To keep your nonprofit in good shape financially, you need to continually strive to increase revenue and efficiency. Here are some key things that you should be doing to support your organization’s financial management and development.
Step Up Online Fundraising
Directly soliciting donations online can be an excellent source of income for a nonprofit. It’s always hard to estimate exactly how much money you can generate from soliciting website visitors, and you can’t count on this providing you with operating funds consistently. However, you can improve your odds by taking purposeful measures to increase your web traffic.
Enhance your search engine visibility, and maintain detailed listings for your organizations on directories. Create an intuitive layout on your website, and make it easy for people to see an option to donate on every page.
Work Towards Creating New Revenue
Many nonprofits’ leadership focus wholly on fundraising and grant writing to provide viable sources of revenue to pay for an organization’s activities. However, having not-for-profit entity status doesn’t mean you can’t go about generating profits traditionally. Selling any type of goods on your nonprofit’s behalf can be a fantastic way to advance development.
Of course, taking on any new activities that you’re not currently engaged in is going to represent a lot of work. Branching out your operations to include revenue-generating initiatives may be a great opportunity to leverage help from volunteers.
In addition to the accounting and general bookkeeping end of sales activities, you need to work out the logistics affordably. Use a non profit payment processing solution to manage secure transactions in-person and online. Put some of your resources towards marketing tactics to maximize web traffic.
Use Help From Volunteers Meaningfully
Having a strong volunteer workforce can make your organization better equipped for development activities. Create volunteer roles in which people have the chance to make a substantial contribution to your fundraising goals. Look for candidates from nonprofit directories such as Idealist. Also, businesses’ corporate giving initiatives could be an untapped resource for volunteer help on projects such as designing a website or creating marketing materials.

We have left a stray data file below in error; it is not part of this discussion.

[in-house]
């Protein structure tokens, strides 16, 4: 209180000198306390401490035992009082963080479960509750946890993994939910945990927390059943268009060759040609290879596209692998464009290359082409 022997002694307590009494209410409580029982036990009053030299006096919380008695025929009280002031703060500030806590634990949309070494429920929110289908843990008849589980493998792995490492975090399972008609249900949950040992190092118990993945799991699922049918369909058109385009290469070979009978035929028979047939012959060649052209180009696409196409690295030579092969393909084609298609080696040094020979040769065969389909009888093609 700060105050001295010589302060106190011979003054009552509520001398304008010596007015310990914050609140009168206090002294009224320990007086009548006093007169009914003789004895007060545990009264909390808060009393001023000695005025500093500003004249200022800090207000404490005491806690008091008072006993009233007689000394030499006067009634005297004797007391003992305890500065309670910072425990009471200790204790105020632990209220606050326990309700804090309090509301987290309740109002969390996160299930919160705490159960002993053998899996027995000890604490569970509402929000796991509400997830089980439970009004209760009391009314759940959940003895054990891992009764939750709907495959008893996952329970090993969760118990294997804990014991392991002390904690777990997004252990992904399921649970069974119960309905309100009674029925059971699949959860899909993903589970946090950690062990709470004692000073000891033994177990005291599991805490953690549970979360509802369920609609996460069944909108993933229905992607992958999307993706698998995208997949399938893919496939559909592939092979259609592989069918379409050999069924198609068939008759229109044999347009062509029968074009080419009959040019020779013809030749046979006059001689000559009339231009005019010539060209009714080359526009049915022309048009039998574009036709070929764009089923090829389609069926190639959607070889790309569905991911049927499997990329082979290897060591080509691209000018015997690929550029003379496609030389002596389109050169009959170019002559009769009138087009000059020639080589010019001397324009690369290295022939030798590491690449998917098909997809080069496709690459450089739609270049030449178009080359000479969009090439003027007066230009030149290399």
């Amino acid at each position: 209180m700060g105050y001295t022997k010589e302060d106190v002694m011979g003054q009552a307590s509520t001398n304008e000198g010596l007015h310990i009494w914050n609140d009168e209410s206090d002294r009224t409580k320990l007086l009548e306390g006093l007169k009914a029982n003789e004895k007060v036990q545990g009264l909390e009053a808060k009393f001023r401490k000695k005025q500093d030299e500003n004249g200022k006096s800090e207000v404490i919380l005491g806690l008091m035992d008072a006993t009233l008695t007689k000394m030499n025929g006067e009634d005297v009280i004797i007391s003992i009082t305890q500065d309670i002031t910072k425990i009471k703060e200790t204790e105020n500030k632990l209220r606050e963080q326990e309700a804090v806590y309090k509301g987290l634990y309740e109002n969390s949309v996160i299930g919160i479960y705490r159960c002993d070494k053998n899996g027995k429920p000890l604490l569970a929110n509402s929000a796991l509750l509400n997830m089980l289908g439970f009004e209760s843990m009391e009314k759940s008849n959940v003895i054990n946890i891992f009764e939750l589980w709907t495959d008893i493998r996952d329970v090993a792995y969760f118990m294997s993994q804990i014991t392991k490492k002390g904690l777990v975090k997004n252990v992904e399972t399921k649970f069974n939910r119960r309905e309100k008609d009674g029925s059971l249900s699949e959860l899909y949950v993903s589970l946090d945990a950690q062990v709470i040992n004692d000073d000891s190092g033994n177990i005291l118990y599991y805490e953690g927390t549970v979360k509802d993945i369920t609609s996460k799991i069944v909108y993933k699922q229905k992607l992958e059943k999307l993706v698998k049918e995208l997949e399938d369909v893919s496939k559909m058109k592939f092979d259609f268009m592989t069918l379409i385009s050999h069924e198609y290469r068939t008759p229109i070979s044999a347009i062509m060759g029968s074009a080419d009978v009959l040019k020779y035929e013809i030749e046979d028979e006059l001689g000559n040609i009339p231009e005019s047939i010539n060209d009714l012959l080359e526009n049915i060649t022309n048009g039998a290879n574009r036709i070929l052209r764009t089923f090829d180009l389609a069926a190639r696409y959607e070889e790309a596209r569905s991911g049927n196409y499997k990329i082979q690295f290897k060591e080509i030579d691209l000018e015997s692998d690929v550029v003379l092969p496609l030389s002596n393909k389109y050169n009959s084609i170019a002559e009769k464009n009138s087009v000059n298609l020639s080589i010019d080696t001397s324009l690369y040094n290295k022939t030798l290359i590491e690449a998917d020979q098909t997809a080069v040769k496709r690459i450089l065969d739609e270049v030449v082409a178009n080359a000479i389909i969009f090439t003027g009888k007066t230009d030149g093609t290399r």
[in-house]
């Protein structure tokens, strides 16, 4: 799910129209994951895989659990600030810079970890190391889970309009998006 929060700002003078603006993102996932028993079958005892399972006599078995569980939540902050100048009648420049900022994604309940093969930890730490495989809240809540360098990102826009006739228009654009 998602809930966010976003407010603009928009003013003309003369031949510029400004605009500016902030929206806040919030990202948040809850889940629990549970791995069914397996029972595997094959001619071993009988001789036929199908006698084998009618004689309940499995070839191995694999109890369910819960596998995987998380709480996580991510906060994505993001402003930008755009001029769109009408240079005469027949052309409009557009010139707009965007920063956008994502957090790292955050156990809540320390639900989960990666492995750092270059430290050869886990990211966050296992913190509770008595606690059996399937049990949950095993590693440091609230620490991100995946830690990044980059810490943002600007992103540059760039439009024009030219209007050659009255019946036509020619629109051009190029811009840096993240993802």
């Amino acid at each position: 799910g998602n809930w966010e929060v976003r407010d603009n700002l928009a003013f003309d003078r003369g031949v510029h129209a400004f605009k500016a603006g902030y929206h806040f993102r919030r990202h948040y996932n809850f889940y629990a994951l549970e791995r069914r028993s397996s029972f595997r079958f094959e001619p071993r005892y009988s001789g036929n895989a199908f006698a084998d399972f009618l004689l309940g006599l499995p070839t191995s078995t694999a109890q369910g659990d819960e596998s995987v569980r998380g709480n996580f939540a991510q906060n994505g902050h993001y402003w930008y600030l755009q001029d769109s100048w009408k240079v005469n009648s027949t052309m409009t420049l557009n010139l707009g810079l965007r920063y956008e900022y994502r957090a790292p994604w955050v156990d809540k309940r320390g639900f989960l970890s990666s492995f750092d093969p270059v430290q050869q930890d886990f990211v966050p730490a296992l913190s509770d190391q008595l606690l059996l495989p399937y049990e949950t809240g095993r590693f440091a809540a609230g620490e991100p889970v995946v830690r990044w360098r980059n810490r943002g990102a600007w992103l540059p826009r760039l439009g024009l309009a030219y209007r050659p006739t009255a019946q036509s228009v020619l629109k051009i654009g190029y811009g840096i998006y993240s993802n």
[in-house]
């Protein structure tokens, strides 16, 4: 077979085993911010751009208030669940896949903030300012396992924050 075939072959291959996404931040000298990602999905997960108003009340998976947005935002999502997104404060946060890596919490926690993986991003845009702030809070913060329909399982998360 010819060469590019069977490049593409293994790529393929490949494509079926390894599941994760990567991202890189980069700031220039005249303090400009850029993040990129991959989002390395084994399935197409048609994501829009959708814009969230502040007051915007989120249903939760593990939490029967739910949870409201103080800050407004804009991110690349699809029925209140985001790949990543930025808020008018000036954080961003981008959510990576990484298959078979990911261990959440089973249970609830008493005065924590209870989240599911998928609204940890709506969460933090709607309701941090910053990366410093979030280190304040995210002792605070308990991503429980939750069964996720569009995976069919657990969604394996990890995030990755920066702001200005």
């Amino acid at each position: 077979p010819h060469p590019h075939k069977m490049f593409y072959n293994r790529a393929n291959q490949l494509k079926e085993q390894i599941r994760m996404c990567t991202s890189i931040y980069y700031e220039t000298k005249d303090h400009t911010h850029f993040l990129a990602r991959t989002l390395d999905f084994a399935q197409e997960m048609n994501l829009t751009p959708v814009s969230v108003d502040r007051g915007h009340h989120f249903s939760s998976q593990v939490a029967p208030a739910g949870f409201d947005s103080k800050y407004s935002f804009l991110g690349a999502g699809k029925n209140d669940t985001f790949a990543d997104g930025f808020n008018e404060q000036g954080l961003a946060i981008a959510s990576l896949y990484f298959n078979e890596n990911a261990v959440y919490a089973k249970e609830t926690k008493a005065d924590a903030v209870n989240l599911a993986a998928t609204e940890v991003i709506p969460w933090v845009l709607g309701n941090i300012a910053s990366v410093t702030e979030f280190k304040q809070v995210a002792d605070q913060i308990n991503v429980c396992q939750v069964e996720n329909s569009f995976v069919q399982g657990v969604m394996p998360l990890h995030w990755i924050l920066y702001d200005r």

Get Support From Your Board
When you’re evaluating important financial decisions, you need to feel confident about seeking out direction from your board. Likewise, you have to be comfortable about sounding the alarm when things are taking a turn. In the nonprofit world, having to contend with new financial obstacles isn’t necessarily reflective of poor management. Your board needs your frank input to offer substantive guidance on how to proceed when funding is dwindling.
Nonprofit boards aren’t ornamental, and at least some of your officers and directors should have some experience in financial matters. Ask your board members to bring their skills and experience to bear. Also, individual board members’ marketing know-how and network of contacts could help you garner more donations.
Apply for More Grants
Applying for funding opportunities is ultra-competitive and takes tons of hard work, but getting new grants can make a huge difference in your organization’s operating budget. Identify the most cost-effective ways to search for grants, and consider exploring new types of grant sources. For example, if your organization provides service to your community, you may be able to get funding from a grant source for health and human service organizations.
Read a Notice of Funding Availability in detail to make sure that you qualify for any grant that you’re interested in applying for before you get the process underway. Consider what you can do to be a more appealing applicant to various types of funders. For example, having certain credentials can make organizations stronger candidates when they’re applying for federal funds. Credentials that highlight diversity and minority participation or getting a designation as a community development corporation can strengthen a response to a NOFA.
Ultimately, nonprofits have to be smart about how they use their resources. Even with judicious financial management, small setbacks could represent a serious hardship. Diligent fundraising efforts and good oversight can help you achieve stable growth.